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The VAT briefing for September 2013

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Key developments since last month’s briefing are as follows. In Hilden Park Partnership, the FTT recharacterised supplies made pursuant to an abusive scheme as being made by the persons who in practice gained the tax advantage rather than the original suppliers (who were insolvent). In Davis & Dann, the UT confirmed that a taxpayer should have known that a transaction was connected to fraud if the only reasonable explanation for the transaction was that it was so connected. In University of Huddersfield, the FTT held that the Halifax principle only applies when arrangements result in an absolute saving of VAT, and not when they simply defer VAT payment. In Palatial Leisure, the FTT confirmed that, for the purposes of attributing input VAT, it is necessary to ascertain the use of goods at the time when the input VAT becomes chargeable.

Hilden Park: abuse of law

In Julian Massey t/a Hilden Park Partnership v HMRC [2013] UKFTT 391 (TC), the First-tier Tribunal (FTT) redefined supplies made pursuant to an abusive scheme as being made by the persons who in practice gained the tax advantage rather than the original suppliers.

An existing golf course business was transferred from a partnership to two companies limited by guarantee, with the aim of benefiting from the exemption for non-profit providers of sports and physical education. The original transferor extracted a profit from the companies by taking payments of rent and various fees. The arrangements were made pursuant to an established avoidance scheme. The scheme, while not inherently abusive, led to a tax advantage considered by the FTT to be abusive in this case, owing to the excessive rent and other uncommercial terms used to facilitate covert profit extraction from the companies. These factors also showed that the companies were not entitled to the exemption claimed. Despite the failure of the scheme, the FTT used the doctrine of abuse from Halifax (C-255/02) to attribute the supplies to the transferor, necessitated by the fact that the taxpayers were in liquidation and could not meet the VAT liability.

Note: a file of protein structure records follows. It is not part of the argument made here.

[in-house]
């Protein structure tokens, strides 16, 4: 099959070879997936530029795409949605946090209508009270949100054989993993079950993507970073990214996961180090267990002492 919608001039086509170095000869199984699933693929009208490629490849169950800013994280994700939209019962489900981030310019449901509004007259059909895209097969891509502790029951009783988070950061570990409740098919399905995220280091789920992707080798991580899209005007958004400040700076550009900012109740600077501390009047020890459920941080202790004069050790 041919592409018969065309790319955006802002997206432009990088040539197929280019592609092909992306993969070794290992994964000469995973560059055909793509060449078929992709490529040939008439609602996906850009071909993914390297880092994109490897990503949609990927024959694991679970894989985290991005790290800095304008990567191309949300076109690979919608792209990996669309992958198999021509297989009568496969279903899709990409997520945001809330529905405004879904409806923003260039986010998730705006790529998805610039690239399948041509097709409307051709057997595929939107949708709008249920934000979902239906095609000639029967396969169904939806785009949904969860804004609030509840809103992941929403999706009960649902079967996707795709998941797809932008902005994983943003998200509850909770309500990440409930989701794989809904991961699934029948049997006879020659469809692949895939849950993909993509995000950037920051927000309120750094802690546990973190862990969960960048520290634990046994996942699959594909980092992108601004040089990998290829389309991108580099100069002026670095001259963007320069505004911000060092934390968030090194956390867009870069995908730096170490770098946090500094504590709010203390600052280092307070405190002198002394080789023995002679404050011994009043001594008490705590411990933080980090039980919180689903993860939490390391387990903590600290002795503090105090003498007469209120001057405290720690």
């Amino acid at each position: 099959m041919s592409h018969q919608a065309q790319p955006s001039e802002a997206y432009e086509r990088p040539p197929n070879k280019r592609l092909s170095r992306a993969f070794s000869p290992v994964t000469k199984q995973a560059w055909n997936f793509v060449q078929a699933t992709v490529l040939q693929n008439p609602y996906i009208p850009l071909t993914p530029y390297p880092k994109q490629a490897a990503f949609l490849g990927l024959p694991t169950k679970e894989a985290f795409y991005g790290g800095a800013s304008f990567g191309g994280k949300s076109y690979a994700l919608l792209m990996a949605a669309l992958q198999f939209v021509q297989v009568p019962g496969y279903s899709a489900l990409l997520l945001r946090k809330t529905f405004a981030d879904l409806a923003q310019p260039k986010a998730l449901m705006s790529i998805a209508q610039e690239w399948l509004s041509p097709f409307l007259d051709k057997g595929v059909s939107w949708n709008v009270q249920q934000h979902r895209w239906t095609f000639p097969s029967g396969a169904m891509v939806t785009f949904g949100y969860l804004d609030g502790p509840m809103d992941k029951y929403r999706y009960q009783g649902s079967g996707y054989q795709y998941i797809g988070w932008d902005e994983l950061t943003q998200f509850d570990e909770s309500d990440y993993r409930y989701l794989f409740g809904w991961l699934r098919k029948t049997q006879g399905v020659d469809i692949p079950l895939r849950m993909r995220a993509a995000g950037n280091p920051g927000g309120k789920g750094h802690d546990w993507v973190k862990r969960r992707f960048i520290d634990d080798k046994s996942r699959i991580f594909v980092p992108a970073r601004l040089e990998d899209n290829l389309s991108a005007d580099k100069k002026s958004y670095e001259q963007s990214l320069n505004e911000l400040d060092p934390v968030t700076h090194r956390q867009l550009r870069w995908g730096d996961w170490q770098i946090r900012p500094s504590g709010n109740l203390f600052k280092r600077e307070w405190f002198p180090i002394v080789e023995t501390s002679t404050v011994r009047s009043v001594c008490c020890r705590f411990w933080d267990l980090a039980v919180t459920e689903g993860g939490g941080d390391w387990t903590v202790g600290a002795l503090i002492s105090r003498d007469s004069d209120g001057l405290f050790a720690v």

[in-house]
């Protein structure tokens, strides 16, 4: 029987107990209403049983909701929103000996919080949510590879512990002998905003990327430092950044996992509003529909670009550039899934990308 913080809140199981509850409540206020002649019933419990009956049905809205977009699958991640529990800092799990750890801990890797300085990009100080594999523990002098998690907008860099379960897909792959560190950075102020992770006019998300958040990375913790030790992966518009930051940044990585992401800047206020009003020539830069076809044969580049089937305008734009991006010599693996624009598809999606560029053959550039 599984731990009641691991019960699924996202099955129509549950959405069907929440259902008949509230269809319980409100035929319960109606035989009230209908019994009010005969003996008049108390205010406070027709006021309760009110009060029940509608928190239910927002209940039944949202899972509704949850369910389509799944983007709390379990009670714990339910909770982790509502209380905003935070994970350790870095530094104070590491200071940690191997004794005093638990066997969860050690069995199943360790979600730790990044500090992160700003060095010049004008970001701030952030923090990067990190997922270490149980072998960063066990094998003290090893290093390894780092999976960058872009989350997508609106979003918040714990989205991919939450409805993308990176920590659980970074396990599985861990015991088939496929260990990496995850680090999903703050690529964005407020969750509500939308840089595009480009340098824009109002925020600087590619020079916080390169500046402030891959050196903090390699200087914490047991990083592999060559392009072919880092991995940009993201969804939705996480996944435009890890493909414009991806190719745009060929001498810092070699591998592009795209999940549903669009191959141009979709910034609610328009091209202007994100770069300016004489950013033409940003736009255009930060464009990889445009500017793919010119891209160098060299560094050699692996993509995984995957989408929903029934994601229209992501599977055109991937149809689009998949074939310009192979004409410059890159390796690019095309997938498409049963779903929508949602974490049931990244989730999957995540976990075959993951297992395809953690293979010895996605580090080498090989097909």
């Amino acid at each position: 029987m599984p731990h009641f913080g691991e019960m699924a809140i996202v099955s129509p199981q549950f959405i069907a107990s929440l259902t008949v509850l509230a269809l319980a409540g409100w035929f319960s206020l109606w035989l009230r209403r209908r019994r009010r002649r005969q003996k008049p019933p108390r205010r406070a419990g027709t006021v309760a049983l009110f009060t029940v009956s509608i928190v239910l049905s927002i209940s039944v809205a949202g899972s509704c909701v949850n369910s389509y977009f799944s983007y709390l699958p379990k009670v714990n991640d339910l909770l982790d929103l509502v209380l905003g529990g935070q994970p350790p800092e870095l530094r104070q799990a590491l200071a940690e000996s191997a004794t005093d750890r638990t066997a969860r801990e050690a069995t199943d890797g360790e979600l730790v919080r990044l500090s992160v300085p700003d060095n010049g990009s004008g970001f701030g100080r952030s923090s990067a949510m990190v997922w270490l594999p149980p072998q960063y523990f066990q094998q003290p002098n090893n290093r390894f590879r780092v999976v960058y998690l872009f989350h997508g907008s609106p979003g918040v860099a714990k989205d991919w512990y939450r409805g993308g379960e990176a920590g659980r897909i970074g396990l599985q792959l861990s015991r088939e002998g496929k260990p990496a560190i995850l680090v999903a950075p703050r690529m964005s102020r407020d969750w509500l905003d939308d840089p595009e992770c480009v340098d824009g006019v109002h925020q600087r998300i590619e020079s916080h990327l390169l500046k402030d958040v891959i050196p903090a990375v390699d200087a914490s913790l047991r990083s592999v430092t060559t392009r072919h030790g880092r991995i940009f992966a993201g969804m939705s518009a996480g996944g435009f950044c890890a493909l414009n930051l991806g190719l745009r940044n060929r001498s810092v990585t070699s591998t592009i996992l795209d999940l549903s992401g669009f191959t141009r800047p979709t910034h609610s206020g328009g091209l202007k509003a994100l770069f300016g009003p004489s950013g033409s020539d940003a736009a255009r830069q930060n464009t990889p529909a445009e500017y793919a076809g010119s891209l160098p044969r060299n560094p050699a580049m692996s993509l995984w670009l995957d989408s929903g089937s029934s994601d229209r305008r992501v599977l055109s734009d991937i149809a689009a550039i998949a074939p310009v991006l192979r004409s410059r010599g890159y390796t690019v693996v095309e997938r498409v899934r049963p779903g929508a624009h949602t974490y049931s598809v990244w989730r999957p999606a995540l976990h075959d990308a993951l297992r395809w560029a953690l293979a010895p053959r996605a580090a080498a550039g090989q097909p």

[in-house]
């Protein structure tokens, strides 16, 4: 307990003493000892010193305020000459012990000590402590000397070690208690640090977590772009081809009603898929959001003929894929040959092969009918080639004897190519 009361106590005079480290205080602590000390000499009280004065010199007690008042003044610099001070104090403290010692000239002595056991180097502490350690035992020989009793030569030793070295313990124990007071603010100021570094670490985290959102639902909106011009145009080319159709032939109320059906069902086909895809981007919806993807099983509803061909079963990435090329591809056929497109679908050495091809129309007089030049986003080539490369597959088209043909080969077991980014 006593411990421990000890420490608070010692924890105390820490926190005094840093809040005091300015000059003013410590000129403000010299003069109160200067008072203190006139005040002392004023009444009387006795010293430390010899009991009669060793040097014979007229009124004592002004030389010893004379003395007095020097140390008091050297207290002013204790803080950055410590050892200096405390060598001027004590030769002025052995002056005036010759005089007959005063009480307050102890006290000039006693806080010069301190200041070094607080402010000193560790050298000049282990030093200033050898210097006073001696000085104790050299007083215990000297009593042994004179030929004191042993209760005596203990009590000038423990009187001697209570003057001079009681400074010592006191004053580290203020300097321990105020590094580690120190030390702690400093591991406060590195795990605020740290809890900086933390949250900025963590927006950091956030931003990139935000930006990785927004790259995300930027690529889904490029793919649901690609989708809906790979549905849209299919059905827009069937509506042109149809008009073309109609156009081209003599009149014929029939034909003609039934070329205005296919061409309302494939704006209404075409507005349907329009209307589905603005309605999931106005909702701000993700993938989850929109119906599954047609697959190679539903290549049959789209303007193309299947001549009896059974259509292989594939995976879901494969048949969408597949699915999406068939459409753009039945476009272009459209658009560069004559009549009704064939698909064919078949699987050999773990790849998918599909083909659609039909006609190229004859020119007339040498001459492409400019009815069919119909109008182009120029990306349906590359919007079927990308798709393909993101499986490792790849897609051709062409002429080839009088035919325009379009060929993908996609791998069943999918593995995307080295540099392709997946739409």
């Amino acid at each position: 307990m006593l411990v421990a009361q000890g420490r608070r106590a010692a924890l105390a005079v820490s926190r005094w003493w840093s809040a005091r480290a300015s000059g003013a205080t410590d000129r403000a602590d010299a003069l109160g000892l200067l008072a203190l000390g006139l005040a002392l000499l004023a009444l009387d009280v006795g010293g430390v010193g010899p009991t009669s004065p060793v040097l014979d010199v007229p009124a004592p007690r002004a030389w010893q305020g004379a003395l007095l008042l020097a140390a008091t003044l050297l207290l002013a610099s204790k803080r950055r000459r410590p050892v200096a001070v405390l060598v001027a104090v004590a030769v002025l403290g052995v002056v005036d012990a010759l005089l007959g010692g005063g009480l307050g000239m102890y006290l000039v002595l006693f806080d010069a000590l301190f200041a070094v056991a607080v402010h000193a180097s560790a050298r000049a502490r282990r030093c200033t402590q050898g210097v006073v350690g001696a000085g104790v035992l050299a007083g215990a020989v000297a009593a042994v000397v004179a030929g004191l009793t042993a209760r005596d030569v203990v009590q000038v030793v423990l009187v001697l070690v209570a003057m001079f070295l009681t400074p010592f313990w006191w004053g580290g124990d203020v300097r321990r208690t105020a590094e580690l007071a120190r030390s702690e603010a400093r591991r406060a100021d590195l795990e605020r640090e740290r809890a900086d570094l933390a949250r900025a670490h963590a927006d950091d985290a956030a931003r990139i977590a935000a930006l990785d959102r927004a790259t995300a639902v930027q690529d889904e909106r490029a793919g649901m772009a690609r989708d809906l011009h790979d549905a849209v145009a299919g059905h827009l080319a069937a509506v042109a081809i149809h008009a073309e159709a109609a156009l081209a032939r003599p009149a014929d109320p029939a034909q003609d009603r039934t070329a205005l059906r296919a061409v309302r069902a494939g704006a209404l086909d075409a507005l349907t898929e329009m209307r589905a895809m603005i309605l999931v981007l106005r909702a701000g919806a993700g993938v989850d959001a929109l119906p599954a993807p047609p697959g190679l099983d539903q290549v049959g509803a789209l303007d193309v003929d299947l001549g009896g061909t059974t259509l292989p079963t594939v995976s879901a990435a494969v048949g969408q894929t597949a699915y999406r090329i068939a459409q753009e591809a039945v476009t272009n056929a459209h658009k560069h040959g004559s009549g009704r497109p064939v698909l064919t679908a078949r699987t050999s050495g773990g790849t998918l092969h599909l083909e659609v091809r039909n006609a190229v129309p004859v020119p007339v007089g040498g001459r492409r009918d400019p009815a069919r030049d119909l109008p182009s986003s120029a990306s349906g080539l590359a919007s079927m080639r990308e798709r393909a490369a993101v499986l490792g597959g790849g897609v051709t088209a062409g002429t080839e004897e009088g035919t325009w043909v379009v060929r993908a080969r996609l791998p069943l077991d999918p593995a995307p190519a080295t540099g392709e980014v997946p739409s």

Why it matters

Where an avoidance scheme is found to be otherwise effective as a matter of law, the ability to recharacterise the situation on the authority of Halifax may serve as a last resort for HMRC. In this case, the scheme, as intended by the taxpayer, failed as a matter of law. However, the value of Halifax to HMRC in this case was that, following the decision in Atrium Club Ltd [2010] STC 1493, it allowed recovery of unpaid VAT, even though the taxpayer had entered liquidation. Recovery was instead possible by reattributing the supplies to the person to whom the tax advantage had accrued in practice (the transferor partnership in this case), albeit indirectly in the form of rent and fees rather than an unpaid tax liability.

Also of interest are the FTT’s comments on the burden of proof and pre-packaged schemes. The FTT confirmed that the burden of proof does not shift to HMRC in Halifax cases; the appellant must raise a prima facie case that what it did was not abusive and then the evidential burden shifts to HMRC to show otherwise. The FTT declined to take into account the fact the scheme was pre-packaged in finding that the essential aim was obtaining an abusive tax advantage, noting that legitimate tax planning could be pre-packaged.

Davis & Dann: fraudulent transactions

Davis & Dann Ltd v HMRC [2013] UKUT 0374 (TCC) concerned an appeal against the First-tier Tribunal’s (FTT) decision that HMRC was right to refuse to repay input VAT paid on purchases of consignments of razor blades, as the transaction was connected with fraudulent evasion of VAT.

Davis & Dann purchased the razor blades from Bristol Cash & Carry on the ‘grey market’ and sold them on to their customers. Subsequently, it was discovered that a distributor at the top of the transaction chain had acted fraudulently by not accounting for output VAT. No fraud was alleged against any other participant in this transaction.

The Upper Tribunal (UT) agreed with the FTT that the appropriate test was whether Davis & Dann should have known that the only reasonable explanation for this transaction was that it was connected to fraud; it is for HMRC to prove this. The FTT concluded that the various ‘warning signals’ in this particular transaction meant that this test was satisfied. The UT disagreed, commenting that, in their view, these ‘warning signals’ amounted to nothing more than ordinary business in the ‘grey market’. Even if there were elements of the transaction that may have led Davis & Dann to suspect the transaction was connected with fraud, this was insufficient. The UT noted that the burden on HMRC was high and it had failed to satisfy the relevant legal test.

Why it matters